Sorry, no punch line. But the similarities are striking
BY JOHN S. — As I’ve been watching “live” coverage of the brutal second-by-second collapse of the stock market — broken only by occasional reprieves — I have found myself thinking that I was witnessing a surreal representation of a drunk spiraling to his demise.
Cable TV’s cheerleader of capitalism, CNBC, plasters banners across the screen constantly: “When will we reach a bottom?” . . . “Is the bottom near?” . . . “Still no clear bottom.” The flashing numbers are bright red, the graphical charts all diving towards the gutter — down 340 points one moment, down 780 the next.
Will it ever end?
The Alcoholics Anonymous book, Twelve Steps and Twelve Traditions, states clearly in the first step that, “Every A.A. must hit bottom.” For some, that means living on the streets and dinning at the dumpster. (Think, Great Depression). For others, it seems not quite so desperate — more akin to a brief bear market.
But either way, a bottom must be reached — for drunks . . . and for stocks.
Then, the drunk can begin his recovery — a period of reflection and internal house cleaning. Wall Street writ-large needs this desperately. How in the world did the collective investor/speculator/trader let himself make so many destructive decisions? What happened to the power of reason?
The recovering alcoholic knows there is no answer — he has an affliction, a disease. He behaves this way: His mind knows he should not drink, that it makes him sick, that it gets him in trouble. Yet he continually reaches for the bottle. Logic and reason succumb to his body’s obsession for booze. Left to his own devices, it’s a losing battle.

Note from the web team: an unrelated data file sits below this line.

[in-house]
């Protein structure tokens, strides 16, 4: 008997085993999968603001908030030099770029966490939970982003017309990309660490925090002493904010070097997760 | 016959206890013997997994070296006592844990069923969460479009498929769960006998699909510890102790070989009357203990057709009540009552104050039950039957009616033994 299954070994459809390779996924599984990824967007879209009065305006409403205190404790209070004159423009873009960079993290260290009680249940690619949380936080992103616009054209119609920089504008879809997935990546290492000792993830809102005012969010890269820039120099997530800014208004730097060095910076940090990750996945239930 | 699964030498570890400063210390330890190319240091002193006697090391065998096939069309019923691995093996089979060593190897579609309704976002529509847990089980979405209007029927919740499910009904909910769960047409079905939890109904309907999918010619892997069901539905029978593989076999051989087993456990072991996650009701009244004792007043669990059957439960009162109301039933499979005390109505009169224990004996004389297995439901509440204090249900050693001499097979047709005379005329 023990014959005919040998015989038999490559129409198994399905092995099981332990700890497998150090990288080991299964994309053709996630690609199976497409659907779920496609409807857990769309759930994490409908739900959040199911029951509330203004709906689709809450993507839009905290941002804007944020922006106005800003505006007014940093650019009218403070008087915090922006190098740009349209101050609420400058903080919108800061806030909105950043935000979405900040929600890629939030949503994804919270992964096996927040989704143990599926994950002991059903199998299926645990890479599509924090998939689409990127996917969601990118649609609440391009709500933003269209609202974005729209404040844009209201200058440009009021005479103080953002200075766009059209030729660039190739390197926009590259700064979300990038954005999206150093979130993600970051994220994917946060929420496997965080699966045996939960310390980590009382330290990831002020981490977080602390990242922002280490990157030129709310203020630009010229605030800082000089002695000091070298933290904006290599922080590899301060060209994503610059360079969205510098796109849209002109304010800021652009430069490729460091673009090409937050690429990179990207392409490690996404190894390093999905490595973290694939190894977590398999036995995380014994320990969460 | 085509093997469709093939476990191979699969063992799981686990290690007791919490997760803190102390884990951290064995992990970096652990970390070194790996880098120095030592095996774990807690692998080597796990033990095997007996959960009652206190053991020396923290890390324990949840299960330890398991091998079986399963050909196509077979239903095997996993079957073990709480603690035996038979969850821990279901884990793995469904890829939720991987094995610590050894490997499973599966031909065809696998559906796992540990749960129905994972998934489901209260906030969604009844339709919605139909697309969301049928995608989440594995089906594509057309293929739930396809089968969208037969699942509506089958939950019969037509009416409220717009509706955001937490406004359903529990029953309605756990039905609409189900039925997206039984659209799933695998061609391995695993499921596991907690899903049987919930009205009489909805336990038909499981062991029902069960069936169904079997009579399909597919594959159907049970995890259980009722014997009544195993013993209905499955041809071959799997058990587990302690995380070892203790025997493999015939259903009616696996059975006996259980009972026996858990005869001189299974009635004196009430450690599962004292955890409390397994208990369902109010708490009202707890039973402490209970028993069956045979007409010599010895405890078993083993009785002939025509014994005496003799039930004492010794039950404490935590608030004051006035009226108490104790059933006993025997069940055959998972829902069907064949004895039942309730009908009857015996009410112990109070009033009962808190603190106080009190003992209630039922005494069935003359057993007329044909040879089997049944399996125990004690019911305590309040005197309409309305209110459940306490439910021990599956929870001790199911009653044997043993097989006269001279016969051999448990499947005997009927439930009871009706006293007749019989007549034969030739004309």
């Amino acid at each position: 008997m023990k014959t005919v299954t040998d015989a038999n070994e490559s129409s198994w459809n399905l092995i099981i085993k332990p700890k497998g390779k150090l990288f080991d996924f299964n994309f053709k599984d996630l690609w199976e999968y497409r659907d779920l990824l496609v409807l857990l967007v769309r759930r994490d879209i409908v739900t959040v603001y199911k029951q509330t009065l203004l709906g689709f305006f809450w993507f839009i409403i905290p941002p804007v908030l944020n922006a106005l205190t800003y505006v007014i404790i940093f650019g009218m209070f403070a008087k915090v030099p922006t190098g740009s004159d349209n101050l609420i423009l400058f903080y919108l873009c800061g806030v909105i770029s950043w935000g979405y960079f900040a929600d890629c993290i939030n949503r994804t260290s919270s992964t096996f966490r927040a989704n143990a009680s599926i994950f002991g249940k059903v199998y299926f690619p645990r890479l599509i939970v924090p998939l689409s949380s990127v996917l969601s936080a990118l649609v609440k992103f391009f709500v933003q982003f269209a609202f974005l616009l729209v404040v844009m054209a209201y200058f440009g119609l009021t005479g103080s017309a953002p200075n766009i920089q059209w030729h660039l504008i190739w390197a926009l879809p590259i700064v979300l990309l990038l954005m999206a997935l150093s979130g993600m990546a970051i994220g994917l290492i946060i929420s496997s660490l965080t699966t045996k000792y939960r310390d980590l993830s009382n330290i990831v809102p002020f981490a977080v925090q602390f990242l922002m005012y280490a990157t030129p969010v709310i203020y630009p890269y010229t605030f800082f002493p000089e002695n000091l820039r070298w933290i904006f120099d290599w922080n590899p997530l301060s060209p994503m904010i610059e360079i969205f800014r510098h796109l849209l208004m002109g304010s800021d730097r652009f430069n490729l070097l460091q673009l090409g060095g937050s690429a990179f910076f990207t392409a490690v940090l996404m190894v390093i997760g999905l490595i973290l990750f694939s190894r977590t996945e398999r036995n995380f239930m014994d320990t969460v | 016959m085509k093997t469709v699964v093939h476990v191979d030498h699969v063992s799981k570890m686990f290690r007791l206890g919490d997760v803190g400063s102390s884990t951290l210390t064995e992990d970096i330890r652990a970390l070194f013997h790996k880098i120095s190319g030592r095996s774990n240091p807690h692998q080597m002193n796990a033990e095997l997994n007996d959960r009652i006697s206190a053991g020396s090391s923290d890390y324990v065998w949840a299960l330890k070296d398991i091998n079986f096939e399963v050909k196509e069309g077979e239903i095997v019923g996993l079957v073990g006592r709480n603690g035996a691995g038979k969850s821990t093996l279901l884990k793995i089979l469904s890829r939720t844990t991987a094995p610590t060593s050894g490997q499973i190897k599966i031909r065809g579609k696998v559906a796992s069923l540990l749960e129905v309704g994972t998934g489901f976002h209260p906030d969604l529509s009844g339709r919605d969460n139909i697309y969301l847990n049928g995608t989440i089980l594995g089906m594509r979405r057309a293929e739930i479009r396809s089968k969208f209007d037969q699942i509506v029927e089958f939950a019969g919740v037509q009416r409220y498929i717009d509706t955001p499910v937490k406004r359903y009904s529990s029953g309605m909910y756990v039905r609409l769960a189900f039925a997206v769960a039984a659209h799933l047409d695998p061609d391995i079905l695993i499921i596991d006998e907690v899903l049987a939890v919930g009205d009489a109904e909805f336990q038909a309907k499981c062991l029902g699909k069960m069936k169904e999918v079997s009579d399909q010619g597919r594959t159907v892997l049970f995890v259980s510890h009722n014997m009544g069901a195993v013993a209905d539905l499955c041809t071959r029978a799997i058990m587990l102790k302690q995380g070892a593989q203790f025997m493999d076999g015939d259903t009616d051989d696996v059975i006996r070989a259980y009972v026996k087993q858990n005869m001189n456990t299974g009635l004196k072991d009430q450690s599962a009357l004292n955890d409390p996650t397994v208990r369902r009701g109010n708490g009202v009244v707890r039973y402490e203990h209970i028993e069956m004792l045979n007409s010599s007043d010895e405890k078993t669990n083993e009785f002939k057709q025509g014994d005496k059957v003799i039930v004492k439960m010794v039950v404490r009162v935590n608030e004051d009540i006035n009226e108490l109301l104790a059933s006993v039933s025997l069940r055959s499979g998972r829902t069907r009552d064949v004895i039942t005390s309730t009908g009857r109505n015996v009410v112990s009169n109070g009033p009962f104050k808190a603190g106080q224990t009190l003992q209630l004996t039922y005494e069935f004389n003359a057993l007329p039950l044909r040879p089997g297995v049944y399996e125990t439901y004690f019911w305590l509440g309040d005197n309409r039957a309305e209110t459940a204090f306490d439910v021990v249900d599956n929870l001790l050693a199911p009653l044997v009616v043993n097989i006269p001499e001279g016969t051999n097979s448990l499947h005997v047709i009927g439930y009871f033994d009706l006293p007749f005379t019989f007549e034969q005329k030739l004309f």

The Wall Street professional? He knows that he is selling derivatives and financial instruments ultimately worth no more than vapor. Yet his obsession with quick money — the financial bottle? — outweigh what he understands in his mind. He behaves like a drunk.
For the drunk to recover, as A.A. has shown, he must admit he is powerless over alcohol (pay attention Wall Street trader and angst-ridden home investor; you hold no power over the market overall). Admitting powerlessness, in fact, gives one power. The next key part of an alcoholic’s recovery is laid out in Step Two, which says that we must, “Come to believe that a Power greater than ourselves could restore us to sanity.”
This part trips up many an alcoholic. What? argues the willful drunk. You want me to believe in God? No way. Fortunately, the A.A. book tells people to believe in “God as we understood him.” In that sense, God can be anything that gives you strength and comfort. Many A.A. members find their own meaning for God, or devise acronyms that make them comfortable with the word “God.”
One of the most common: Good Orderly Direction. Who can argue with that notion? May the market and all its players, as well as struggling alcoholics, find it soon.
John S. is a San Francisco-based writer and a member of Alcoholics Anonymous.
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